On February 13, the U.S. Treasury Department issued a statement responding to a list of jurisdictions published by the European Commission as having strategic deficiencies related to anti-money laundering and countering the financing of terrorism (AML/CFT). The list—which includes certain jurisdictions with strategic deficiencies that were already identified by the Financial Action Task Force (FATF) (see previous InfoBytes coverage here)—also identifies 11 additional jurisdictions, including the U.S. territories of American Samoa, Guam, Puerto Rico, and the U.S. Virgin Islands. According to the European Commission, the “banks and other entities covered by EU anti-money laundering rules will be required to apply increased checks (due diligence) on financial operations involving customers and financial institutions from these high-risk third countries to better identify any suspicious money flows.”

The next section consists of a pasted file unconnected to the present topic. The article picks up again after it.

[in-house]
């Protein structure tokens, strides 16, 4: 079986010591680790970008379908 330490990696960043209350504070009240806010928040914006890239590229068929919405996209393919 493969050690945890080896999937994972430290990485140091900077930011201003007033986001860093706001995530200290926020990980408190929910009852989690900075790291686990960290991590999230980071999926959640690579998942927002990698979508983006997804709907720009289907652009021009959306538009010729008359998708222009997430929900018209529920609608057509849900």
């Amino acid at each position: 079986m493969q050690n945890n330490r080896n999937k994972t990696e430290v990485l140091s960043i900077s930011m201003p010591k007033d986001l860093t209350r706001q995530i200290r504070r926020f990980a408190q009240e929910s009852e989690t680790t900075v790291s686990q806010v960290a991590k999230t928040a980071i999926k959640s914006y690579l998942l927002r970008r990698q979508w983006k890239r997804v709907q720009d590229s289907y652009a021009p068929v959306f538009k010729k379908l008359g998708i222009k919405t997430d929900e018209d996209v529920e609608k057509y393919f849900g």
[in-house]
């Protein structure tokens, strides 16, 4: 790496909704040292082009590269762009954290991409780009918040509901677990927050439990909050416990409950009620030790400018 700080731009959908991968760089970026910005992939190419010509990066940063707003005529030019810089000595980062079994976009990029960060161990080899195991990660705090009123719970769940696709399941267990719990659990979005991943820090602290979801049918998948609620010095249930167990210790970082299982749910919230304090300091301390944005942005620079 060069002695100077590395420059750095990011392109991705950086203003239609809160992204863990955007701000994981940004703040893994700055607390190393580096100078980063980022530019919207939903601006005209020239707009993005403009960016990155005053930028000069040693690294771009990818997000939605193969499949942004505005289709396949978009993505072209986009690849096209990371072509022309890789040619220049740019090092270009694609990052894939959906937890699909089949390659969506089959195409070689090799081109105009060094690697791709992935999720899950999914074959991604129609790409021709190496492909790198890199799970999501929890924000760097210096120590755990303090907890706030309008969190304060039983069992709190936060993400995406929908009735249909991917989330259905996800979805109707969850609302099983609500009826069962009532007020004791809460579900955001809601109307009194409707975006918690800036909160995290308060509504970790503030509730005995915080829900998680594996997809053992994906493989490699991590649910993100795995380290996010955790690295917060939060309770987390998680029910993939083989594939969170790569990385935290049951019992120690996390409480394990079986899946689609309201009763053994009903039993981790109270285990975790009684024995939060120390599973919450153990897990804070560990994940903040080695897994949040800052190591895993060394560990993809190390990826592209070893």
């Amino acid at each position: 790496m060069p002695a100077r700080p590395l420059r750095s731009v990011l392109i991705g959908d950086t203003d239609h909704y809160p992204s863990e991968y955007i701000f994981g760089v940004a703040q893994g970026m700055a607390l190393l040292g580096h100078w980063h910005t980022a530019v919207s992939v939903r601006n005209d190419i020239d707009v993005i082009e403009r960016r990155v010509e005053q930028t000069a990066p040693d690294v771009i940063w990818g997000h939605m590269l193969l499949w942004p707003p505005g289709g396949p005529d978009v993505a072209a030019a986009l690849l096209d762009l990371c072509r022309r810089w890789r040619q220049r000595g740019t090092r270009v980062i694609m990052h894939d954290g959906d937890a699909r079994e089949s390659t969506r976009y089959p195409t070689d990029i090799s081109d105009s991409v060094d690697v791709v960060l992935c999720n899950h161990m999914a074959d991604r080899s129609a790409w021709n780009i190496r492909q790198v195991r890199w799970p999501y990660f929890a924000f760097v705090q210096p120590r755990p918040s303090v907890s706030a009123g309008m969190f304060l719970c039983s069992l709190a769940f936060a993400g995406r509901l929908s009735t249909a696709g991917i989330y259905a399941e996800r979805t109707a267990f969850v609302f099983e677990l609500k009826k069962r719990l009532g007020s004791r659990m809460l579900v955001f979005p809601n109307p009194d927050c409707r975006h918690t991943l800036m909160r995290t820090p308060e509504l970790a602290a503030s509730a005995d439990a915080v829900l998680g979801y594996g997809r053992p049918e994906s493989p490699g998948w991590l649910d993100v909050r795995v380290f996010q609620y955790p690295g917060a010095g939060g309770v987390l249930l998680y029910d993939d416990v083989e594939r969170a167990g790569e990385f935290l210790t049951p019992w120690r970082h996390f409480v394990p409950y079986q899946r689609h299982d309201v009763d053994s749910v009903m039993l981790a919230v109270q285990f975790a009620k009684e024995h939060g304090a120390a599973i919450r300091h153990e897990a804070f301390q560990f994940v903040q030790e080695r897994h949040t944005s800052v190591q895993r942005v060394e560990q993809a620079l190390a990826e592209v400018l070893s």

In its response, the Treasury Department stated that it has “significant concerns about the substance of the list and the flawed process by which it was developed,” noting that the same AML/CFT legal framework that applies to the continental U.S. also generally extends to its territories. Treasury said it does not expect U.S. financial firms to take account of the European Commission’s list in their AML/CFT policies and procedures, and stressed that the FATF already develops a list of high-risk jurisdictions “as part of a careful and comprehensive process,” which does not list the U.S. territories.